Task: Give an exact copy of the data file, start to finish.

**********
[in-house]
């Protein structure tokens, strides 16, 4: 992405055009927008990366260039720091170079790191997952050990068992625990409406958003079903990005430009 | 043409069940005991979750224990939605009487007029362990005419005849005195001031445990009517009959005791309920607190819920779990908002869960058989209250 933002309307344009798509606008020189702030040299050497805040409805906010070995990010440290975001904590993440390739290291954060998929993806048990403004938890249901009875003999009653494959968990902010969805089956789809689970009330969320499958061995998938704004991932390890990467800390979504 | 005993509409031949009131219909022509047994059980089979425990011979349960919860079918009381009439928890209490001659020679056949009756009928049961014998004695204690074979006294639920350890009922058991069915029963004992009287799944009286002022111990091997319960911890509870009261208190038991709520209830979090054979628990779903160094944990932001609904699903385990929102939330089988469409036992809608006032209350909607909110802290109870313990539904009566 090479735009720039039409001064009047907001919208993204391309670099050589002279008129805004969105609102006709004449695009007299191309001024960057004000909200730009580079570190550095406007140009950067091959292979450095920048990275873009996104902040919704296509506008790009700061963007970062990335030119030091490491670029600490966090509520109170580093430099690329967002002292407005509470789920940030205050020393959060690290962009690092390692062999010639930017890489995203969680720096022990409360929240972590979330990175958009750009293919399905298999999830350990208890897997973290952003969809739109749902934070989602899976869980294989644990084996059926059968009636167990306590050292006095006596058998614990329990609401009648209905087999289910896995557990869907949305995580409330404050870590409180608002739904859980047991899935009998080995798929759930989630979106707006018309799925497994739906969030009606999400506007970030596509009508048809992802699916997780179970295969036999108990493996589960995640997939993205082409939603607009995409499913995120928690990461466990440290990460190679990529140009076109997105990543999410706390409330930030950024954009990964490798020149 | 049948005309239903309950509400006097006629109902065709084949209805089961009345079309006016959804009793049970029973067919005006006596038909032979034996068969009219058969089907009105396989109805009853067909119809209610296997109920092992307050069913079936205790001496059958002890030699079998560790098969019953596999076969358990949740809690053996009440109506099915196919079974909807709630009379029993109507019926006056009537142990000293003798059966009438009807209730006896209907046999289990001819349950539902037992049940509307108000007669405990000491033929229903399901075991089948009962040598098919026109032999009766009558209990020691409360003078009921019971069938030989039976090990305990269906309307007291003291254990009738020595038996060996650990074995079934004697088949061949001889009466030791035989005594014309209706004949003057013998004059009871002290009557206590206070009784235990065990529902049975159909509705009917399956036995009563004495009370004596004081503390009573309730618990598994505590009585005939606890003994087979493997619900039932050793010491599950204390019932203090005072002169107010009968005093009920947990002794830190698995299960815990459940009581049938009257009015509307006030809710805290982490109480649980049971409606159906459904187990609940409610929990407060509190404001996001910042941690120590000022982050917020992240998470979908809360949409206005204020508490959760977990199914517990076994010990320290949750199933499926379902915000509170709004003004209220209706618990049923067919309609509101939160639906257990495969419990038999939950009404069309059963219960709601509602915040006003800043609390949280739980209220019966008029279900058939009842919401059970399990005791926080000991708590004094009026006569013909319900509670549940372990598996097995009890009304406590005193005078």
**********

[in-house]
């Protein structure tokens, strides 16, 4: 992405055009927008990366260039720091170079790191997952050990068992625990409406958003079903990005430009 | 043409069940005991979750224990939605009487007029362990005419005849005195001031445990009517009959005791309920607190819920779990908002869960058989209250 933002309307344009798509606008020189702030040299050497805040409805906010070995990010440290975001904590993440390739290291954060998929993806048990403004938890249901009875003999009653494959968990902010969805089956789809689970009330969320499958061995998938704004991932390890990467800390979504 | 005993509409031949009131219909022509047994059980089979425990011979349960919860079918009381009439928890209490001659020679056949009756009928049961014998004695204690074979006294639920350890009922058991069915029963004992009287799944009286002022111990091997319960911890509870009261208190038991709520209830979090054979628990779903160094944990932001609904699903385990929102939330089988469409036992809608006032209350909607909110802290109870313990539904009566 090479735009720039039409001064009047907001919208993204391309670099050589002279008129805004969105609102006709004449695009007299191309001024960057004000909200730009580079570190550095406007140009950067091959292979450095920048990275873009996104902040919704296509506008790009700061963007970062990335030119030091490491670029600490966090509520109170580093430099690329967002002292407005509470789920940030205050020393959060690290962009690092390692062999010639930017890489995203969680720096022990409360929240972590979330990175958009750009293919399905298999999830350990208890897997973290952003969809739109749902934070989602899976869980294989644990084996059926059968009636167990306590050292006095006596058998614990329990609401009648209905087999289910896995557990869907949305995580409330404050870590409180608002739904859980047991899935009998080995798929759930989630979106707006018309799925497994739906969030009606999400506007970030596509009508048809992802699916997780179970295969036999108990493996589960995640997939993205082409939603607009995409499913995120928690990461466990440290990460190679990529140009076109997105990543999410706390409330930030950024954009990964490798020149 | 049948005309239903309950509400006097006629109902065709084949209805089961009345079309006016959804009793049970029973067919005006006596038909032979034996068969009219058969089907009105396989109805009853067909119809209610296997109920092992307050069913079936205790001496059958002890030699079998560790098969019953596999076969358990949740809690053996009440109506099915196919079974909807709630009379029993109507019926006056009537142990000293003798059966009438009807209730006896209907046999289990001819349950539902037992049940509307108000007669405990000491033929229903399901075991089948009962040598098919026109032999009766009558209990020691409360003078009921019971069938030989039976090990305990269906309307007291003291254990009738020595038996060996650990074995079934004697088949061949001889009466030791035989005594014309209706004949003057013998004059009871002290009557206590206070009784235990065990529902049975159909509705009917399956036995009563004495009370004596004081503390009573309730618990598994505590009585005939606890003994087979493997619900039932050793010491599950204390019932203090005072002169107010009968005093009920947990002794830190698995299960815990459940009581049938009257009015509307006030809710805290982490109480649980049971409606159906459904187990609940409610929990407060509190404001996001910042941690120590000022982050917020992240998470979908809360949409206005204020508490959760977990199914517990076994010990320290949750199933499926379902915000509170709004003004209220209706618990049923067919309609509101939160639906257990495969419990038999939950009404069309059963219960709601509602915040006003800043609390949280739980209220019966008029279900058939009842919401059970399990005791926080000991708590004094009026006569013909319900509670549940372990598996097995009890009304406590005193005078």